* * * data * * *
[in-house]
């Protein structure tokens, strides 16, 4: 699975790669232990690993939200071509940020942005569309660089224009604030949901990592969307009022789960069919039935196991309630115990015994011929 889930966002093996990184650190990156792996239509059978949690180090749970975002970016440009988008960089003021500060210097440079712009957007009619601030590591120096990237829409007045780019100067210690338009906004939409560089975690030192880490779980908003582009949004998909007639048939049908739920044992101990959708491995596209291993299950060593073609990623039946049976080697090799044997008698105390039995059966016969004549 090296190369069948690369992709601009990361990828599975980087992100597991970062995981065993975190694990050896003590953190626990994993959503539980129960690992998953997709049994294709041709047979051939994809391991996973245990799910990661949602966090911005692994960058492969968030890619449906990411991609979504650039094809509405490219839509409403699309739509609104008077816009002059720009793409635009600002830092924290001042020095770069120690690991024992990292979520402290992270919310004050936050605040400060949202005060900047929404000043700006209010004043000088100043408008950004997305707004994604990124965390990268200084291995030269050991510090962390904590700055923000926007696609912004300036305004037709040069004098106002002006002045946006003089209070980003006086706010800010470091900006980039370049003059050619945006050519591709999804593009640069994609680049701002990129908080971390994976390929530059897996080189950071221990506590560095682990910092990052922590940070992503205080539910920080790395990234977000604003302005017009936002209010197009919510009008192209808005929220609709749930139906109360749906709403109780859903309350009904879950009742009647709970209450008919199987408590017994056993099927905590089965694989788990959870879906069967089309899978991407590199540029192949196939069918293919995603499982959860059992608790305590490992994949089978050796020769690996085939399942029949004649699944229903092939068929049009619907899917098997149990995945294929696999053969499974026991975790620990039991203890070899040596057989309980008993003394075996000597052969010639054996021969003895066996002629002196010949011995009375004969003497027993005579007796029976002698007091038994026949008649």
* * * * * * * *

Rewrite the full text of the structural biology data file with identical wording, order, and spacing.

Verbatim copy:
[in-house]
């Protein structure tokens, strides 16, 4: 699975790669232990690993939200071509940020942005569309660089224009604030949901990592969307009022789960069919039935196991309630115990015994011929 889930966002093996990184650190990156792996239509059978949690180090749970975002970016440009988008960089003021500060210097440079712009957007009619601030590591120096990237829409007045780019100067210690338009906004939409560089975690030192880490779980908003582009949004998909007639048939049908739920044992101990959708491995596209291993299950060593073609990623039946049976080697090799044997008698105390039995059966016969004549 090296190369069948690369992709601009990361990828599975980087992100597991970062995981065993975190694990050896003590953190626990994993959503539980129960690992998953997709049994294709041709047979051939994809391991996973245990799910990661949602966090911005692994960058492969968030890619449906990411991609979504650039094809509405490219839509409403699309739509609104008077816009002059720009793409635009600002830092924290001042020095770069120690690991024992990292979520402290992270919310004050936050605040400060949202005060900047929404000043700006209010004043000088100043408008950004997305707004994604990124965390990268200084291995030269050991510090962390904590700055923000926007696609912004300036305004037709040069004098106002002006002045946006003089209070980003006086706010800010470091900006980039370049003059050619945006050519591709999804593009640069994609680049701002990129908080971390994976390929530059897996080189950071221990506590560095682990910092990052922590940070992503205080539910920080790395990234977000604003302005017009936002209010197009919510009008192209808005929220609709749930139906109360749906709403109780859903309350009904879950009742009647709970209450008919199987408590017994056993099927905590089965694989788990959870879906069967089309899978991407590199540029192949196939069918293919995603499982959860059992608790305590490992994949089978050796020769690996085939399942029949004649699944229903092939068929049009619907899917098997149990995945294929696999053969499974026991975790620990039991203890070899040596057989309980008993003394075996000597052969010639054996021969003895066996002629002196010949011995009375004969003497027993005579007796029976002698007091038994026949008649």